Still more on the downside of alternative, unreliable energy sources

Image courtesy of Adobe Stock.
Image courtesy of Adobe Stock.

A few more updates on the unintended consequences of alternative, unreliable energy sources.

  • Humans want electricity available the instant we want electricity – the challenge of dispatchable energy
  • An overview of the harm from burning corn in our engines

8/9 – Million Dollar Way – Dispatchable Energy – The Demand is Growing

Yet another massive problem with wind and solar energy. You cannot turn it off and on. As in, provide electricity when people decide they want it. That feature is called dispatchable.

Here’s the definition of the term:

Dispatchable generation refers to sources of electricity that can be dispatched at the request of power grid operators or of the plant owner; that is, generating plants that can be turned on or off, or can adjust their power output accordingly to an order.

As usual, I do a large portion of my learning at Million Dollar Way.

7/27 – Bloomberg – As Corn Devours U.S. Prairies, Greens Reconsider Biofuel Mandate – A Congressionally created mandate to require biofuel sources in gasoline has created a long list of unintended consequences. Even the folks who pushed biofuel as a way to attack fossil fuels are finally realizing the devastation they caused.

In addition to the basic disconnect of burning food to power cars, the increased demand for corn has increased prices worldwide, creating increased financial pressure on the poorest of the poor, making them even poorer.

Article cites an NRDC report from 2004 which declared the glorious benefits of biofuels. Benefits of burning corn for cars include:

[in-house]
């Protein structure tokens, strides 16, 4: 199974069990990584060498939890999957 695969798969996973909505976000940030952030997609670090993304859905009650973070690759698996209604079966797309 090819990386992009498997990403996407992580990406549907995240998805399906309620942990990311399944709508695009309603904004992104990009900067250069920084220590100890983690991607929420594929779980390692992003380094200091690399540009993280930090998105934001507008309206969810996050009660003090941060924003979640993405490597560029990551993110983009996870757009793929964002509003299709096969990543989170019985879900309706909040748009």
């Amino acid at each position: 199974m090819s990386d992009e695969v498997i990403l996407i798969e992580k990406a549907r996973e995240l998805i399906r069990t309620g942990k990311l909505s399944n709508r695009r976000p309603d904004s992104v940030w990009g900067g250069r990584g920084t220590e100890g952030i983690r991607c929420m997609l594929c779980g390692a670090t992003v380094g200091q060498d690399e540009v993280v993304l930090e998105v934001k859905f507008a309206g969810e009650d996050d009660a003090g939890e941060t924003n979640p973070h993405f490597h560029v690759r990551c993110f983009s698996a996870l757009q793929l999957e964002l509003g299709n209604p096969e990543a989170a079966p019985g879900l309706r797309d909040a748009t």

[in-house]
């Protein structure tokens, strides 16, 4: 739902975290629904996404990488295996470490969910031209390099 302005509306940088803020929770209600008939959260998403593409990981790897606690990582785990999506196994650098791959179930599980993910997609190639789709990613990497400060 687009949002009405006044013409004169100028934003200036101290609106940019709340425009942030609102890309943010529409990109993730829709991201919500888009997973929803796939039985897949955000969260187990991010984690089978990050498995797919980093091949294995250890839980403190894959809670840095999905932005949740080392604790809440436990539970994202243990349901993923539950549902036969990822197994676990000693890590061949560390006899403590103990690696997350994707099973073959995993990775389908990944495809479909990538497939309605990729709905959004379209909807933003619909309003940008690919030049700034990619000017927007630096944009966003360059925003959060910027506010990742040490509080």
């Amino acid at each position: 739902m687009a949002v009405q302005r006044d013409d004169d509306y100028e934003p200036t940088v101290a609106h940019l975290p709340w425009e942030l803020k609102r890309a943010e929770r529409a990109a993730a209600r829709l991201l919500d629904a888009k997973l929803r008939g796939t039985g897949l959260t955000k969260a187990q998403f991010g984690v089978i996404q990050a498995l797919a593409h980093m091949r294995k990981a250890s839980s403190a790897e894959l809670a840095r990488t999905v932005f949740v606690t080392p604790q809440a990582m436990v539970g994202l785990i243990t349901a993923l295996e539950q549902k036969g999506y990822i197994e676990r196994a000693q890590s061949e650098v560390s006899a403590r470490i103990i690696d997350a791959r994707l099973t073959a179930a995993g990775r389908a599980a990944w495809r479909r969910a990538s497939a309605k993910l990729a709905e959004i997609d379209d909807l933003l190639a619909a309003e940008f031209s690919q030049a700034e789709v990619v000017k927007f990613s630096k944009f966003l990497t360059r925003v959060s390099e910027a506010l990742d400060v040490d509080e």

…slashed global warming emissions, improved air quality and more wildlife habitat.

Instead, we have seen unintended consequences.

  • Ethanol is worse for GHG than petroleum.
  • Millions of acres of previously unfarmed prairie have been converted to corn.
  • Breaking virgin prairie grass to get it ready releases massive CO2. Turns out that prairie grass is a big time CO2 sink; all that deeply rooted grass absorbs and stores a lot of CO2. Plowing it up releases the CO2.
  • Converting grassland into crops reduces wildlife habitat.
  • Large amounts of fertilizer run off have flowed to the Gulf of Mexico.
  • Article hints at another unintended consequence which ought to be anticipated:  Republican politicians who would otherwise be pro-market and pro-free enterprise have been turned into cronies, voting to help their lobbyist friends force customers to buy products the consumers don’t otherwise want to buy.

Unmentioned in this particular article is the harm caused to the poor worldwide who have to spend a larger portion of their meager earnings buying enough food to stay alive. That’s a federally intended, real-world illustration of the old line of the poor get poorer.

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